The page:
A prominent advantage of the 2006 tax reform is its neutrality with respect to marginal investment decisions, regardless of the preferred choice of financing, combined with a rather high average tax rate caused by double taxation. The investment neutralit y property is due to two features of the new tax structure: First, double taxation only applies to returns in excess of the risk free rate. Second, double taxation applies to capital gains as well as dividend and bond yields (exceeding the risk free rate) .
Although theoretically well-founded, it remains an open question how the new tax system will affect business investments and tax revenues. The impact of the tax reform on investments through the cost of capital will depend on the tax planning opportun ities and how the taxpayers respond. If successful, the tax reform will lead to an increase in the tax burden on corporate equity owned by Norwegian citizens, but also increase the relative attractiveness of tax-favored real asset such as owner-occupied h ousing, holiday homes and luxury consumption capital. In particular, small and closely held corporations may find it advantageous to postpone dividends and invest in real assets that provide substitutes for dividends in the form of consumption. The reduce d after-tax yield on stocks may lead domestic investors to choose a different composition of their asset portfolios, with a lesser share of stocks and a higher share of tax-favored real assets. This may lead to an increase in the cost of equity for non-li sted companies, because the cost of capital for these firms are not fully determined in international capital markets.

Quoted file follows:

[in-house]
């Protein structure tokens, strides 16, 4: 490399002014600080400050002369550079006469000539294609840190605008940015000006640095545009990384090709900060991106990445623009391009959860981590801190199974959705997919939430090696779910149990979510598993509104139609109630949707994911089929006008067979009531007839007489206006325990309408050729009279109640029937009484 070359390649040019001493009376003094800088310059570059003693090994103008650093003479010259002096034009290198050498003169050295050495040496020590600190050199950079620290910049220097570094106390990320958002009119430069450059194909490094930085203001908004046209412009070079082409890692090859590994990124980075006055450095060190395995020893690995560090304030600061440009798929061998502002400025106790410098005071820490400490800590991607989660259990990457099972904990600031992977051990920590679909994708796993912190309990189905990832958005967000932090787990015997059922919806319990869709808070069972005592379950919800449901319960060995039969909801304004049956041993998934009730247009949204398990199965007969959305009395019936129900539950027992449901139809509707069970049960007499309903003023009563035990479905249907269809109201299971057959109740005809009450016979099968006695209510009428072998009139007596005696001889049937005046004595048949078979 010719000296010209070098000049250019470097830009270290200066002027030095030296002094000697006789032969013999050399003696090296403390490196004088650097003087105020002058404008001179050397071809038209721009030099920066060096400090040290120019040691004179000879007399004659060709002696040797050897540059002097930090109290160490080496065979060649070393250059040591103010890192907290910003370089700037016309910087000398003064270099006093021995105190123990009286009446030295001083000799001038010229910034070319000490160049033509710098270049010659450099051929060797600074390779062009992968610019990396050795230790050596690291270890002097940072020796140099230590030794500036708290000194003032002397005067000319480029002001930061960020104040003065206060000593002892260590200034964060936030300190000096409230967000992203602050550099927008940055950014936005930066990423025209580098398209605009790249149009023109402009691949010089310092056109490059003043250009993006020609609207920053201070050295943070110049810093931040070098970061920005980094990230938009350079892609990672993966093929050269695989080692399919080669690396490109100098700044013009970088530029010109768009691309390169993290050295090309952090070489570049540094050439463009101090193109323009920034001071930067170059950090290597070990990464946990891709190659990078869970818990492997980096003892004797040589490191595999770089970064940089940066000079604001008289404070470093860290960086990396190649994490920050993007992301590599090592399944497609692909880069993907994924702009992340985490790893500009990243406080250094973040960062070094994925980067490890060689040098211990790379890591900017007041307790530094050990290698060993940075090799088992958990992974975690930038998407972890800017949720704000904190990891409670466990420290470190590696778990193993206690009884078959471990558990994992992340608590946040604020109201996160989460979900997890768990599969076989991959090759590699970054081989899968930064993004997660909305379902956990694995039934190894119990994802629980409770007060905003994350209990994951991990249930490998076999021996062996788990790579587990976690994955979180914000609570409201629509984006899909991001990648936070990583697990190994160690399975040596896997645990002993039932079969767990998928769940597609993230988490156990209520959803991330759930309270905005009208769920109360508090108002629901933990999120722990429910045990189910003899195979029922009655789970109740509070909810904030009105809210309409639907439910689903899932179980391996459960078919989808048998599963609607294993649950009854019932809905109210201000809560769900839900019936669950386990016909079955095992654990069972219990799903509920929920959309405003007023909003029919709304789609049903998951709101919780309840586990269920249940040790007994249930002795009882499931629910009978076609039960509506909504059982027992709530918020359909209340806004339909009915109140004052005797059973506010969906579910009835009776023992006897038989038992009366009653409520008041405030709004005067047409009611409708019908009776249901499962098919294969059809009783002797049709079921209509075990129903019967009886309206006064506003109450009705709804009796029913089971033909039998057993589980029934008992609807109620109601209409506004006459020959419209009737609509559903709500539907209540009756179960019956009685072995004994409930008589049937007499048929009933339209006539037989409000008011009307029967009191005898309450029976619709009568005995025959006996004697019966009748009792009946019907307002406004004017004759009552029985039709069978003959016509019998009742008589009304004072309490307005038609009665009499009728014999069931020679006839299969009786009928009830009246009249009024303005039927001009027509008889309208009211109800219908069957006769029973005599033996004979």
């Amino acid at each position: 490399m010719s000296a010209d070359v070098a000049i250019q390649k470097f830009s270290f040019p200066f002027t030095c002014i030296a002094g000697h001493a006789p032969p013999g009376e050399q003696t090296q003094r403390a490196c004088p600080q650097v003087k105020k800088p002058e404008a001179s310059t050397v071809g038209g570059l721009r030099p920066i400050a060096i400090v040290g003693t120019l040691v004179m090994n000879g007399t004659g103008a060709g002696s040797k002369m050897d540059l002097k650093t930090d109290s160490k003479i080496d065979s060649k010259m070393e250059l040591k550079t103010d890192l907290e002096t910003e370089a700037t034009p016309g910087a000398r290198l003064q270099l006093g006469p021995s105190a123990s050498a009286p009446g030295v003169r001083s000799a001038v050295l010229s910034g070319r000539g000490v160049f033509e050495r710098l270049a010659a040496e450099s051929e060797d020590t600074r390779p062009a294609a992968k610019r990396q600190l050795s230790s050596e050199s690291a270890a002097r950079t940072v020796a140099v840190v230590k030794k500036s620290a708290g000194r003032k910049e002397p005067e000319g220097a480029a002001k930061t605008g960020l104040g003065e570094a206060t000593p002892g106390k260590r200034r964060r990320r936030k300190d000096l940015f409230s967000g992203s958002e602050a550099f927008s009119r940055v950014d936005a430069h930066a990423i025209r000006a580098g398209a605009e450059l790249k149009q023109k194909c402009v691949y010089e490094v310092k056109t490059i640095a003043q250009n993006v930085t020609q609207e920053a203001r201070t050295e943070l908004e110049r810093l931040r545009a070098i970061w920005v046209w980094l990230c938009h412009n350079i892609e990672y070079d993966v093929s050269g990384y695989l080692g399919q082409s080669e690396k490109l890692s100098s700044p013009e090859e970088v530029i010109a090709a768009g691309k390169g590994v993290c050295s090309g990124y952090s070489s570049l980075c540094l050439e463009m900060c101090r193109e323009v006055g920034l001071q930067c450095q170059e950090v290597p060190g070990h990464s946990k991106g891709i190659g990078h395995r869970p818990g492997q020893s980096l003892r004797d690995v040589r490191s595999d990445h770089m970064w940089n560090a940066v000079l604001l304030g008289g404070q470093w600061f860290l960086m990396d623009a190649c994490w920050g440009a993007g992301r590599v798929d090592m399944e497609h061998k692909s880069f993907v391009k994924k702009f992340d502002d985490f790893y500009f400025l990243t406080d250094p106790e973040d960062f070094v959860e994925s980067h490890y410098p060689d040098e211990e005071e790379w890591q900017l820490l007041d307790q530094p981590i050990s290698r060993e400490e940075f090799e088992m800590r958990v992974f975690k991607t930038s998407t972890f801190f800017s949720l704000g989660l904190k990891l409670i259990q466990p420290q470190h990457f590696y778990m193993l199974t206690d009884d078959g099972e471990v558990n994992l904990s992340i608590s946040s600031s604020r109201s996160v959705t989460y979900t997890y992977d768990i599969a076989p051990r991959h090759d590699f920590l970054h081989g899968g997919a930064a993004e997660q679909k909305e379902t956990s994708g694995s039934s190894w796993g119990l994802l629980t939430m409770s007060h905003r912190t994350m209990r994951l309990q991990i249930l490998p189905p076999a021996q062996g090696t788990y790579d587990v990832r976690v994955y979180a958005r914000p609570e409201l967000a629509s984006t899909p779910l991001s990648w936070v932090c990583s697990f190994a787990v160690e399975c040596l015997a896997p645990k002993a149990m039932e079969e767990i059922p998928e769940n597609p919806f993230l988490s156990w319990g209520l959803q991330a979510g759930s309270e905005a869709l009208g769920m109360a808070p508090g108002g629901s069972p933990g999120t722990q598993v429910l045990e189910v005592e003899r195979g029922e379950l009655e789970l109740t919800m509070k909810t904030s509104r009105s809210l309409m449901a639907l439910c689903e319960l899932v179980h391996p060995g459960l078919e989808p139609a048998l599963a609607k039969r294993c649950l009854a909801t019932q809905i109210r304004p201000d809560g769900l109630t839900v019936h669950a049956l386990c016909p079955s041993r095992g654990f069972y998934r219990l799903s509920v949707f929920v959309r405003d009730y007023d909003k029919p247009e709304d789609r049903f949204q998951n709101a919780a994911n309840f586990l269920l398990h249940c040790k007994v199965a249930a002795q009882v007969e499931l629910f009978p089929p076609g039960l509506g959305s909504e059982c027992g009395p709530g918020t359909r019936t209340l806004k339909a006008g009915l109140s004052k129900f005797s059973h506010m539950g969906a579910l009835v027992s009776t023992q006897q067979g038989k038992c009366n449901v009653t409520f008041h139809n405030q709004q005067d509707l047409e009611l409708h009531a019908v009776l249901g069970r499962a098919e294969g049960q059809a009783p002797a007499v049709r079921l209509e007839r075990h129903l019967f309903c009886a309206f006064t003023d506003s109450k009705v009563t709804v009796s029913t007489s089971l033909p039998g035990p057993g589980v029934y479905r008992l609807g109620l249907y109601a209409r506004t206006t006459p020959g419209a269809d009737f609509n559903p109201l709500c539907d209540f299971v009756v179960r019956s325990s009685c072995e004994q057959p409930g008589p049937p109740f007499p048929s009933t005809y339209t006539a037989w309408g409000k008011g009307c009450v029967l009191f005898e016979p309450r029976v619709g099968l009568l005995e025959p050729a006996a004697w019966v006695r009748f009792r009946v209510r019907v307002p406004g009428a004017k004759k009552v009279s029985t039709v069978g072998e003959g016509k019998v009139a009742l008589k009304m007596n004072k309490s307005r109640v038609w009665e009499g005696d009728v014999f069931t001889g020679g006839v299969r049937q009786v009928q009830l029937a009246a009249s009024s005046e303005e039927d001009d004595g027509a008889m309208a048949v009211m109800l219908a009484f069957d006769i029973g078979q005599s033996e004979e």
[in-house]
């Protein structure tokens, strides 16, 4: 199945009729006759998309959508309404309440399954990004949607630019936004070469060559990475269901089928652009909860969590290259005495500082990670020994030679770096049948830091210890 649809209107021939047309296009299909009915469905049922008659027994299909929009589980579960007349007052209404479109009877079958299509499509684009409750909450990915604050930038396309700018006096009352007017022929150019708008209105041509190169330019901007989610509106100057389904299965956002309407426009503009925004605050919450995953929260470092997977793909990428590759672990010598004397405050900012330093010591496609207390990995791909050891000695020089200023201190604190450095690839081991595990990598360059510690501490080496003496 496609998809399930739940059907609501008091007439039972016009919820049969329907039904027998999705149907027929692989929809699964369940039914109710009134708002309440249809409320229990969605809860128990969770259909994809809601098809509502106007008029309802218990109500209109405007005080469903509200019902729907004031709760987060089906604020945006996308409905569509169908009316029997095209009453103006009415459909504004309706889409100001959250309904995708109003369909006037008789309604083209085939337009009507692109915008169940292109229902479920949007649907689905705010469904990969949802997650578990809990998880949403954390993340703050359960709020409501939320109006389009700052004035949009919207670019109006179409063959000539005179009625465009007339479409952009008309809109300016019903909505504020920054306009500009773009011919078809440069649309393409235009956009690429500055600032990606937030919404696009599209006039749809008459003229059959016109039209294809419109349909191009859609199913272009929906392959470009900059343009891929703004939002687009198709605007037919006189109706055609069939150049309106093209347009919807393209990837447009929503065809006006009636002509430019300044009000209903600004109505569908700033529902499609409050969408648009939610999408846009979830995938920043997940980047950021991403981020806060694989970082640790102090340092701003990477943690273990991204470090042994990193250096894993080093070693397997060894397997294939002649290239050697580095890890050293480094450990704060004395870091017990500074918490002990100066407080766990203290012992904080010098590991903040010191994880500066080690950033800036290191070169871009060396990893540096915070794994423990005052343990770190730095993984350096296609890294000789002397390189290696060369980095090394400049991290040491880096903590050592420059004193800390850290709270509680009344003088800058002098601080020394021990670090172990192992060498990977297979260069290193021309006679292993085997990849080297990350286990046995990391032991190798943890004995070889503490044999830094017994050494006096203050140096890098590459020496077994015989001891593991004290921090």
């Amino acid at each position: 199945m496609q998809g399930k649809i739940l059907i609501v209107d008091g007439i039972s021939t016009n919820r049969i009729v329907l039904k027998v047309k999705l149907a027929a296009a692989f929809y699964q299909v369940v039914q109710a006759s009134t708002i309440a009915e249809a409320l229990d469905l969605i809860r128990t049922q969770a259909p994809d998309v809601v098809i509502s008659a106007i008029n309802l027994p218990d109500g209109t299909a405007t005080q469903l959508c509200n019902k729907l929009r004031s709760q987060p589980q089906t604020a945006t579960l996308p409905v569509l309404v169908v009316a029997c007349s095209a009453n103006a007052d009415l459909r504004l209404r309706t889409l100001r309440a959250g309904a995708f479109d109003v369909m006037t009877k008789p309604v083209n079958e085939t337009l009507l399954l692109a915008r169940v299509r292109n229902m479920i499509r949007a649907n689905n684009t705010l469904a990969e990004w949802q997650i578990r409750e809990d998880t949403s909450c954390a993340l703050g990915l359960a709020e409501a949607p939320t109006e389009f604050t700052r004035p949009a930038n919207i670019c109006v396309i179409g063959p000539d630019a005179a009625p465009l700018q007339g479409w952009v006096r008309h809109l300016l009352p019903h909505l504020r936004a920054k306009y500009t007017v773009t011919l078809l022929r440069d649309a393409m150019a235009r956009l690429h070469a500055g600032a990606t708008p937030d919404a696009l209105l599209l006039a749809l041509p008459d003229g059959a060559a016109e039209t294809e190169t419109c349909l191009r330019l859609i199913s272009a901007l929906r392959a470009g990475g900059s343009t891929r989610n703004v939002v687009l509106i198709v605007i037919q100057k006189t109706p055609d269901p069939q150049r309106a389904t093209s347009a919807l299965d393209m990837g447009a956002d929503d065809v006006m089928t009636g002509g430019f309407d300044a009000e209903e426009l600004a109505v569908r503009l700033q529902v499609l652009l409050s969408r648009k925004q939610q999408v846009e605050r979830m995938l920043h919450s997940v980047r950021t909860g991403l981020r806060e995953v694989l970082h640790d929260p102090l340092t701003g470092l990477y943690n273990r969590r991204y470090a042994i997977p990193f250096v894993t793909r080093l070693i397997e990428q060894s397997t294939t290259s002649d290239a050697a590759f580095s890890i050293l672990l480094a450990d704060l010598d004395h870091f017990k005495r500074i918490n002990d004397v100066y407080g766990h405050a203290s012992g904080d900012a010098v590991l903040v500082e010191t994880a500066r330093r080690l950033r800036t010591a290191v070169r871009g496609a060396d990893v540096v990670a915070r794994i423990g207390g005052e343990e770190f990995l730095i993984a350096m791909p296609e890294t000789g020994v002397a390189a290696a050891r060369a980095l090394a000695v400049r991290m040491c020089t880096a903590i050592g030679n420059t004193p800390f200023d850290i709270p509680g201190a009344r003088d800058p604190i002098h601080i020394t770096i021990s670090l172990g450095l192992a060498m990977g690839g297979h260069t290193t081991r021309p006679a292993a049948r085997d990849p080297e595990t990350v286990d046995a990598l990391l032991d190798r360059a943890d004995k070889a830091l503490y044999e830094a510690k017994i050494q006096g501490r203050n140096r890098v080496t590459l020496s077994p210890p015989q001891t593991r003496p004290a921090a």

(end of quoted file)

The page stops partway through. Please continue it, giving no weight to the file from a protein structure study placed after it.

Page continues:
This research proposal focus on the consequences on investments of taxation rules by carrying out empirical analyses in two specific areas: (i) Consequences for financial structure, tax revenue, and the cost of equity, and (ii) the impact on investments in fixed capital